“Abortions that are done on-demand are not within the purview of God’s will. We sit around and criticize ancient pagans for sacrificing babies and saying what heathens they were. But are we really any different if we go around killing babies because they’re inconvenient?”
The result so far has been that Carson’s supporters are among non-Adventists, while Adventists are his main detractors. One of the bloggers stated that Carson has been roasted by the Spectrum crowd. Another blogger named Billman, challenged me to submit some facts as evidence that the Adventist Church is not pro-life, but rather pro-choice. Here is a copy of my response to him:
Billman, I am glad you asked. I will limit myself to a few facts; I can provide more upon request. I do have quite a few, because that was the topic of my doctoral dissertation.
Fact One: Our Adventist pioneers were more pro-life than I am. If you need evidence, let me know.
Fact Two: In 1970, when the non-Adventist physicians at our Castle Memorial Hospital [CMH] demanded their right to offer elective abortions on demand, the management panicked and elevated this request to the North American Division [NAD]
Fact Three: Neal Wilson, who was the president of the NAD, after consultation, publicly made the following declaration:
“Though we walk the fence, Adventists lean toward abortion rather than against it. Because we realize we are confronted by big problems of hunger and overpopulation, we do not oppose family planning and appropriate endeavors to control population.”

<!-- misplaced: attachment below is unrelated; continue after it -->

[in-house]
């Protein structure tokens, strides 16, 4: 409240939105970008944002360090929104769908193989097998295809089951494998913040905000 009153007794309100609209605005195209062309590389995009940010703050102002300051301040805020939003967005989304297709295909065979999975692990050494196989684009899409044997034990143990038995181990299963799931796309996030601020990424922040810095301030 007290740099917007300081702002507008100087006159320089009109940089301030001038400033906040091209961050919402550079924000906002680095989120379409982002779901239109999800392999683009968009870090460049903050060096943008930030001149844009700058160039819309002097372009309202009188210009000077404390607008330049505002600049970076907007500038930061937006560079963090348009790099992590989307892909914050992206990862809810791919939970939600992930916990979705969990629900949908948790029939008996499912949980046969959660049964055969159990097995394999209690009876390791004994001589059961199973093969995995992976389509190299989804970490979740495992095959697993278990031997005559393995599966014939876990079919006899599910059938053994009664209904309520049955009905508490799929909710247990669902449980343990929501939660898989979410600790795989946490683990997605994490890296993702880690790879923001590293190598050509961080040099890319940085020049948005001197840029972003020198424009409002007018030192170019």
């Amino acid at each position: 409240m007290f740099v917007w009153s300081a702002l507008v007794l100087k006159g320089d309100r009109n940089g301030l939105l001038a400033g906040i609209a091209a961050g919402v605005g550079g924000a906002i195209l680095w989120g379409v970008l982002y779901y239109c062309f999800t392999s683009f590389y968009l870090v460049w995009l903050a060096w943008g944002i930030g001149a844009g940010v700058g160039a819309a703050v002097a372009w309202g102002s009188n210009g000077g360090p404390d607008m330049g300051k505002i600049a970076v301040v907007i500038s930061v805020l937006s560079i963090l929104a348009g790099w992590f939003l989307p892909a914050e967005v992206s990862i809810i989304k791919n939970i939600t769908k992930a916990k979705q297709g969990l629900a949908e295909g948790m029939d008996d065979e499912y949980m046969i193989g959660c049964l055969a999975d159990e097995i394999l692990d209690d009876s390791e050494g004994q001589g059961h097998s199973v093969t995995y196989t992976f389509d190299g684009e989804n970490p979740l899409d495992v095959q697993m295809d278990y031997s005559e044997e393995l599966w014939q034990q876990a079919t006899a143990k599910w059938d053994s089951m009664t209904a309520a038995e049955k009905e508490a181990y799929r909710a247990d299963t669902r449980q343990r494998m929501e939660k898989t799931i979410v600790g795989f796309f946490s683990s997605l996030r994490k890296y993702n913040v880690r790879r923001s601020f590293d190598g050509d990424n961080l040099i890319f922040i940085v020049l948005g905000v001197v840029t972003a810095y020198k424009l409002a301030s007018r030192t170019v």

George Gainer, The Wisdom of Solomon? Spectrum 19/4 (May 1989): 38-46.
Fact Four: The General Conference [GC] delegated the responsibility to draft guidelines on abortion to the newly created Ethics Department at Loma Linda University [LLU]. Of course, LLU had a vested interest in abortion and organ transplantation, the result was a document which contains a lofty statement about the value of human life, but justifies the killing of innocent unborn babies under a variety of circumstances, including when the unwanted pregnancy affects the mental health of a woman. This opened the door wide for elective abortion on demand.
Fact Five: Our Castle Memorial Hospital began offering elective abortions, and soon after other Adventist institutions followed the CMH lead among them Shady Grove Hospital [SGH] and our Washington Adventist Hospital [WAH]. This was documented by the Washington Post more than once and by our own Adventist publications. This prompted a public manifestation with protesters carrying signs which read: “Thou shalt not kill.”
Fact Six: A friend of mine called the GC and asked for a confirmation that our church was no longer pro-life but rather pro-choice. She got an affirmative answer with the following surprising comment: “Our WAH has become an abortion mill.”
Fact Seven: James Walters, a LLU professor, published a book in which he affirmed that our church is now pro-choice regarding abortion—and pro-choice means pro-choice for killing innocent unborn children.
Since I have reached the perfect number—seven—I will stop, but I can provide additional facts upon request. This is the reason our Adventist pastors are afraid to condemn abortion from the pulpit, and the same applies to our media.
The fear of men has replaced the fear of God. God pronounced four words condemning the killing of innocent human beings. We Adventists employed 1314 words to negate what the Lord wrote on tables of stone with his own finger. You can verify this comparing Exodus 20 with our Adventist “Guidelines on Abortion.”
We need to repent and thrash our “Guidelines on Abortion.” Pro-life entities do not need guidelines on murder.
I will provide documentation for the above facts upon request!